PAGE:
After looking at enough terminal maps and Web sites to build the site, patterns emerge. And as I’m only one person, I can’t cover every single airport efficiently. Sometimes facilities change, terminals are razed and reconstructed, airports move, and the Web site isn’t up to date. Things happen.
Here are some general patterns to where postal facilities are placed. Note that this doesn’t cover every possible situation; it’s here to give you a rough idea in case you need to mail a letter in a place where I don’t have data and you can’t find someone to ask.
Mail Drops and Drop Boxes
Mail drops tend to be placed with an eye on making it easy for the postal employee to pick up mail. This is largely because postal employees are typically not cleared into secure zones to pick up mail. Therefore, most mail drops are pre-security.
Most people that need to drop off a letter need to do so before their flight. A lot of mail drops are on the departures level of the airport.
Finally, mail drops need to be somewhat visible and accessible. It doesn’t do a lot of good to have mail drops in strange places where there’s not a lot of traffic.
With that in mind – this is where I tend to look for mail drops:
- The first place I check is outside by the curb of the departures level – especially for larger airports and hubs. This is the ideal placement for postal employees; they can drive up and empty the box without having to find somewhere to park and go inside the terminal.
- If there are multiple levels, sometimes they are on the curb at the ground level. This is also true if there’s only one level serving arrivals and departures.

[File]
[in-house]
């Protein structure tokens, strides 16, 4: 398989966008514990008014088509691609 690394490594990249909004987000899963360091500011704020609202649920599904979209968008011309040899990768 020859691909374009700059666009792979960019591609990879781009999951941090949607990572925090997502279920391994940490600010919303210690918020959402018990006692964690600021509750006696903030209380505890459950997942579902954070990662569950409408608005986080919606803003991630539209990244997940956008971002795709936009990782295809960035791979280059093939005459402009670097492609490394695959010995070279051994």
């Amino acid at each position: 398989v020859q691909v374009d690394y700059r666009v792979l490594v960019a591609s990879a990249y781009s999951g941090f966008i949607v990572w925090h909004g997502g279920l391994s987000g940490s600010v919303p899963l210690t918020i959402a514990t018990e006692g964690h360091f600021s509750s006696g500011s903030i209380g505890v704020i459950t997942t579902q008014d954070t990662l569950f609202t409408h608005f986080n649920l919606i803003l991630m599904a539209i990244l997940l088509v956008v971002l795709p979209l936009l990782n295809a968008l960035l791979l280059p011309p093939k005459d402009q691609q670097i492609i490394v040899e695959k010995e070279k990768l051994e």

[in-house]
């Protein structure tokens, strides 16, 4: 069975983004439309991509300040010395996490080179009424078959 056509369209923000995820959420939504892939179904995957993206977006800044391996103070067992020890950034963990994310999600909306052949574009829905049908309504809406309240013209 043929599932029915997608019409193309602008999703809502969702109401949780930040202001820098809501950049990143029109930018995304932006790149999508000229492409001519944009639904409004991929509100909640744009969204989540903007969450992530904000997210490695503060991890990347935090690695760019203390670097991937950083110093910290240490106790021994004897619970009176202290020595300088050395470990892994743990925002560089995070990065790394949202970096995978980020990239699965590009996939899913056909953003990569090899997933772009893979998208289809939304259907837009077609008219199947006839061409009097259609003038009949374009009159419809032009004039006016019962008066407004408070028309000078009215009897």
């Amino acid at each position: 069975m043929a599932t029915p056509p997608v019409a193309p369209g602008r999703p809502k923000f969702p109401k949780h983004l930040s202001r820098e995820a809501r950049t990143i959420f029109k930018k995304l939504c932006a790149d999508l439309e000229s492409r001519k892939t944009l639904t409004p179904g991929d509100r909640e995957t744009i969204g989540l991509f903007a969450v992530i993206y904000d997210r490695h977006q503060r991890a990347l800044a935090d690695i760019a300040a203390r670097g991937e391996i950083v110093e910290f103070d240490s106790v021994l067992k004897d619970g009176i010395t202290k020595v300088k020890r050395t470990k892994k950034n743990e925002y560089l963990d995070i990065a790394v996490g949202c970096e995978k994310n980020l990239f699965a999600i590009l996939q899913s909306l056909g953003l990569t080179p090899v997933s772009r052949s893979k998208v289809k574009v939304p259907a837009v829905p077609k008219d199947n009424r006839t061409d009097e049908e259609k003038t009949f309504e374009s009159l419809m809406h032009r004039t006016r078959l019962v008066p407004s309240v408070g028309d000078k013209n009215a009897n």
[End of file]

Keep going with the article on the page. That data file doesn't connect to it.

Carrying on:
- I’ve seen a few mail drops located in baggage claim and near mass transit stations – but it’s rare to see them in those locations in the absence of other mail drops.
- The next place I check is around exterior doors. While less convenient for the postman, it’s in a more conspicuous place for travelers. Travelers will see the drop box as they’re walking into the airport and think, “Do I need to put something in the mail?” If I’m walking outside the building to check for curbside drops, I’ll keep an eye out for a drop box around exterior doors.
- Note that some mail drops are near exterior doors, but are just inside the terminal building. This seems to be truer in colder climates, but not always.
- If I can’t find anything on the outside of the terminal, they’re inside the terminal. In that case I work towards security checkpoints, keeping an eye out in publicly visible places:
- Sometimes they are near banks of pay phones.
- Sometimes they are in food courts and other shopping areas.
- Sometimes they are near ATMs.
- Sometimes they are near escalators, elevators, or near people-movers.
- Mail drops are typically not near restrooms and water fountains, but they may be near them if it is a location with high foot traffic.
- There are slightly better chances if they are near more than one of these areas. For instance, if there’s an ATM and an escalator next to payphones, there’s a better chance of a mail drop being around there than just next to an ATM.